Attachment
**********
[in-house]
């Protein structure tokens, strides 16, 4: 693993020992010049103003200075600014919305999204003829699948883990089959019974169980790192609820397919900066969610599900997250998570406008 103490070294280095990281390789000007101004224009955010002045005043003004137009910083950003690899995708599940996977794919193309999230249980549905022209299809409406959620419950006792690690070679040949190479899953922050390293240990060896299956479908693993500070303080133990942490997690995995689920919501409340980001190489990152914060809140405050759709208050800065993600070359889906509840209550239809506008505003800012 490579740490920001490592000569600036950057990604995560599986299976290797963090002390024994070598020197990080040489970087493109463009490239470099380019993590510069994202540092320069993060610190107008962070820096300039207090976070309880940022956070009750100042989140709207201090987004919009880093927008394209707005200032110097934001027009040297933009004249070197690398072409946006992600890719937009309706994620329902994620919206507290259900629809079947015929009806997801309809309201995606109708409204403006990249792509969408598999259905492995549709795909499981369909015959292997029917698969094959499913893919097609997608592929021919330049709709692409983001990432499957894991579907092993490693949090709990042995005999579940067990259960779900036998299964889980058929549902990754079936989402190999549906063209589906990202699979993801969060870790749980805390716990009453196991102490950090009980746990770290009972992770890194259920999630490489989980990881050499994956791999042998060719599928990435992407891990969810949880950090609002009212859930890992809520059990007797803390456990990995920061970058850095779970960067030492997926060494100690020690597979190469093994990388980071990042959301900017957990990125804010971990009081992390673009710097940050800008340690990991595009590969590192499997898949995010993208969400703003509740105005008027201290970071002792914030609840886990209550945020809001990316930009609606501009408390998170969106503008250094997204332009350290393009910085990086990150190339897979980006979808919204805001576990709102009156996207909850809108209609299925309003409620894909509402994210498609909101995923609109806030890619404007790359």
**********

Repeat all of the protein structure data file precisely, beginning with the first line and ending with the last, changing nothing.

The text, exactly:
[in-house]
């Protein structure tokens, strides 16, 4: 693993020992010049103003200075600014919305999204003829699948883990089959019974169980790192609820397919900066969610599900997250998570406008 103490070294280095990281390789000007101004224009955010002045005043003004137009910083950003690899995708599940996977794919193309999230249980549905022209299809409406959620419950006792690690070679040949190479899953922050390293240990060896299956479908693993500070303080133990942490997690995995689920919501409340980001190489990152914060809140405050759709208050800065993600070359889906509840209550239809506008505003800012 490579740490920001490592000569600036950057990604995560599986299976290797963090002390024994070598020197990080040489970087493109463009490239470099380019993590510069994202540092320069993060610190107008962070820096300039207090976070309880940022956070009750100042989140709207201090987004919009880093927008394209707005200032110097934001027009040297933009004249070197690398072409946006992600890719937009309706994620329902994620919206507290259900629809079947015929009806997801309809309201995606109708409204403006990249792509969408598999259905492995549709795909499981369909015959292997029917698969094959499913893919097609997608592929021919330049709709692409983001990432499957894991579907092993490693949090709990042995005999579940067990259960779900036998299964889980058929549902990754079936989402190999549906063209589906990202699979993801969060870790749980805390716990009453196991102490950090009980746990770290009972992770890194259920999630490489989980990881050499994956791999042998060719599928990435992407891990969810949880950090609002009212859930890992809520059990007797803390456990990995920061970058850095779970960067030492997926060494100690020690597979190469093994990388980071990042959301900017957990990125804010971990009081992390673009710097940050800008340690990991595009590969590192499997898949995010993208969400703003509740105005008027201290970071002792914030609840886990209550945020809001990316930009609606501009408390998170969106503008250094997204332009350290393009910085990086990150190339897979980006979808919204805001576990709102009156996207909850809108209609299925309003409620894909509402994210498609909101995923609109806030890619404007790359």